Bring a smile, leave a smile.” Reduced to six words, this is the mission of an all-volunteer group seeking to brighten the lives of shut-ins and residents of assisted-living facilities in Monroe Township.
The brainchild of Jerry Gordon of Monroe, a member of the congregation at Chabad House of Monroe, the Smile Corps was organized about six months ago with the help of Rabbi Yehuda Spritzer.
Today, members of the group — about 12 in all — make approximately two visits a week, mainly to seniors in need of social contact and intellectual stimulation. There is no charge for the service.
“More Jewish seniors live in Monroe than any other municipality in Middlesex County, which we know from the federation’s own population study,” Gordon said, referring to a survey conducted for the Jewish Federation of Greater Middlesex County in 2009 by demographer Ira M. Sheskin.
While the majority of seniors visited are Jewish, volunteers will help facilitate visits to individuals of any faith.
Many of the target “clients” of the young organization have little or no contact with other human beings. Their principal need is socialization, said Gordon.
He noted that his groundwork for the Smile Corps included meetings with Spritzer, because “Chabad does a lot of outreach,” as well as with officials of the Monroe senior services department and administrators and residents at its assisted-living facilities. All were supportive, he said.
Spritzer said that the Smile Corps is being run on a “very small budget.” Any funding that is needed must come from contributions. Everyone associated with the group is a volunteer. And when flyers were made up to help recruit volunteers, the printing was donated.
Even its website, www.smilecorps.net, reflects how giving people can be, said Spritzer. “When we did a search, it turned out the domain name was already taken,” the rabbi explained. “We approached the owner in San Diego; he was not utilizing the site and generously turned the name over to us.”
Gordon said that Smile Corps is always looking for new volunteers, people who can spend one hour a month or more to make these visits. Where possible, visitors will be matched with people of similar background and interests.
Often, the program benefits the volunteer as much as the person being visited. Gordon told of one man he visited who virtually refused to communicate or admit that he needed any help. Then Gordon found out that he had been a hazan in Poland many years before. “On a subsequent visit, I brought some Yiddish music CDs with me, and he began to sing along,” said Gordon. Other residents heard the melodies, and eventually about 20 people came together, listening, singing, and reminiscing.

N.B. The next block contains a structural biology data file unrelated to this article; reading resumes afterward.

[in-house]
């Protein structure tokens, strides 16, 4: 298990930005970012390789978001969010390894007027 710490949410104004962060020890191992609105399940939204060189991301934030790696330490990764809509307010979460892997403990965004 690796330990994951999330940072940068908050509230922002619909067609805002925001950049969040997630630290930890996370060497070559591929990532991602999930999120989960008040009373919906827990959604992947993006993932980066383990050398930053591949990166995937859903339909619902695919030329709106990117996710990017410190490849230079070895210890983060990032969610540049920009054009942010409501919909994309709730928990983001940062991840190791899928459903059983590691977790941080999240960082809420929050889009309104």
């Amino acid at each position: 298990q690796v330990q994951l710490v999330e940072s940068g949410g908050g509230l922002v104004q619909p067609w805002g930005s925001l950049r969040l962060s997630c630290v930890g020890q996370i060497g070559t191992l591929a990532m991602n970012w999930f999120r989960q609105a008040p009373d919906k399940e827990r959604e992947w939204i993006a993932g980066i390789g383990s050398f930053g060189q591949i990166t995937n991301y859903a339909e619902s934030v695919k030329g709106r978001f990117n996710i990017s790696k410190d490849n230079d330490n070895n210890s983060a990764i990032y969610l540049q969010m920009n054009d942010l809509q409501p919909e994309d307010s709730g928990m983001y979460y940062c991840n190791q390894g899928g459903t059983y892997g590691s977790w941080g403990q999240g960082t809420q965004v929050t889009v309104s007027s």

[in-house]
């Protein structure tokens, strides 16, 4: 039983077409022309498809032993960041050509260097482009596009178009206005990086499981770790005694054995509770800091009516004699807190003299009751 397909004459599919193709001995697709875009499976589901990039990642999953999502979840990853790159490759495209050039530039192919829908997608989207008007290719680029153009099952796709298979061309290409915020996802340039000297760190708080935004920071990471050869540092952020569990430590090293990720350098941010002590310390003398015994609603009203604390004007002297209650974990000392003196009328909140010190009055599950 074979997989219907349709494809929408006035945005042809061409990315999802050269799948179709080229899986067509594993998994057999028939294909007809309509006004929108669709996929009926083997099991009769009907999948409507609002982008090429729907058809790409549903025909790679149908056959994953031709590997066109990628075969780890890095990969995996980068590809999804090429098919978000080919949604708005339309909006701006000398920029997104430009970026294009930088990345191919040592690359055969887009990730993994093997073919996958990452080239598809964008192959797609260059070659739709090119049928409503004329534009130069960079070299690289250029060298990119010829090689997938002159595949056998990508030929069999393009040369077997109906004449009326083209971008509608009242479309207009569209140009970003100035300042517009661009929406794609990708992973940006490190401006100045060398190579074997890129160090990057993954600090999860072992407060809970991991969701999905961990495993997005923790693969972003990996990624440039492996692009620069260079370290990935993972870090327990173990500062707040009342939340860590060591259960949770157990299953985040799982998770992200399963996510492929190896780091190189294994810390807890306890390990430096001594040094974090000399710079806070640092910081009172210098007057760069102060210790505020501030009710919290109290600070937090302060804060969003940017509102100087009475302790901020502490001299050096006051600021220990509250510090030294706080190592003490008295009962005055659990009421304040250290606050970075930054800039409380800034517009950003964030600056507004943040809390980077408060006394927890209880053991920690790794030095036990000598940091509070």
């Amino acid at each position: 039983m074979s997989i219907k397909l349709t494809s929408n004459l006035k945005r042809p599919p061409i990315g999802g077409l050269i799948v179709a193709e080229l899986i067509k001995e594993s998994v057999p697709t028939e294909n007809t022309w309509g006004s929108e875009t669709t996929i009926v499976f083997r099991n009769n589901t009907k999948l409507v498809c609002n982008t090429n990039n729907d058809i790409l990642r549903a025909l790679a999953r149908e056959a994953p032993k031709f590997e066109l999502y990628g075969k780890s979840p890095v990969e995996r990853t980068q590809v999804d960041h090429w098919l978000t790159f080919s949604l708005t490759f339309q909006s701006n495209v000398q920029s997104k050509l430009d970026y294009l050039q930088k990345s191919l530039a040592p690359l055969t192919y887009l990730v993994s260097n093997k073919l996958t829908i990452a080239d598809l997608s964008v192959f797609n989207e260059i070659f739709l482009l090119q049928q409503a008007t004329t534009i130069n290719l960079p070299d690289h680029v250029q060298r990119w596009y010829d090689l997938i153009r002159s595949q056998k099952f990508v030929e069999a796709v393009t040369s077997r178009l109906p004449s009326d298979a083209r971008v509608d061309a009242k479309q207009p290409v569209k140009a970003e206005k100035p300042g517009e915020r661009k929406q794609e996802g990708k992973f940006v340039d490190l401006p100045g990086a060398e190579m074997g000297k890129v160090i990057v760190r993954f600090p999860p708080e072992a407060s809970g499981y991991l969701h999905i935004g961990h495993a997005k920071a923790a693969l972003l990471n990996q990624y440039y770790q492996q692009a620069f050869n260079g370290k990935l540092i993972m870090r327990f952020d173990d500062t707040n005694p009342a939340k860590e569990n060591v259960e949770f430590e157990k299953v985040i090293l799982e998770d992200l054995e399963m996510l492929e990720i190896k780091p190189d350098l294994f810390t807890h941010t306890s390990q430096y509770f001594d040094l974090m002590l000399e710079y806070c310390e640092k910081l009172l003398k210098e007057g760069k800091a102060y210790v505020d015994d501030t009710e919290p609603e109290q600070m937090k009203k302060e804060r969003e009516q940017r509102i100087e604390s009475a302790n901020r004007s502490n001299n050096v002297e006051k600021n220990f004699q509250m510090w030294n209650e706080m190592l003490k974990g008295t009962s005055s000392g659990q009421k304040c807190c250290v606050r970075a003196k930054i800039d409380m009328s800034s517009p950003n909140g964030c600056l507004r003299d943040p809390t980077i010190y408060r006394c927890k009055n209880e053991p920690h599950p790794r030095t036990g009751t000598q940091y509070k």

“It gave me a great sense of accomplishment and was one of the most rewarding moments I have had since the program began,” Gordon said.
Spritzer said that all volunteers go through an orientation program before venturing out into the community. “We explain that our function is to provide friendly conversation, maybe play a game of chess or discuss the news of the day. There are other organizations and services that provide shopping assistance or a ride to a shul or a doctor. Of course, the Smile Corps volunteer can suggest how a homebound individual may access these forms of help.”
Spritzer also said volunteers are taught to deflect situations where they are asked for financial aid, medical advice, or emotional counseling. “If this occurs, the volunteer is instructed to tell me or Jerry Gordon, and we will refer the information to the appropriate party.”
At present, the rabbi said, one of the most limiting factors in providing more Smile Corps visits is that people are unaware of the group or reluctant to reach out because of timidity or embarrassment; some don’t recognize that they need support. “Many of our referrals come from family members or friends of the people who will receive the visit.”
To request a visit or become a volunteer, contact Gordon at 609-656-3338 or Chabad House at 609-409-1000 or visit www.smilecorps.net.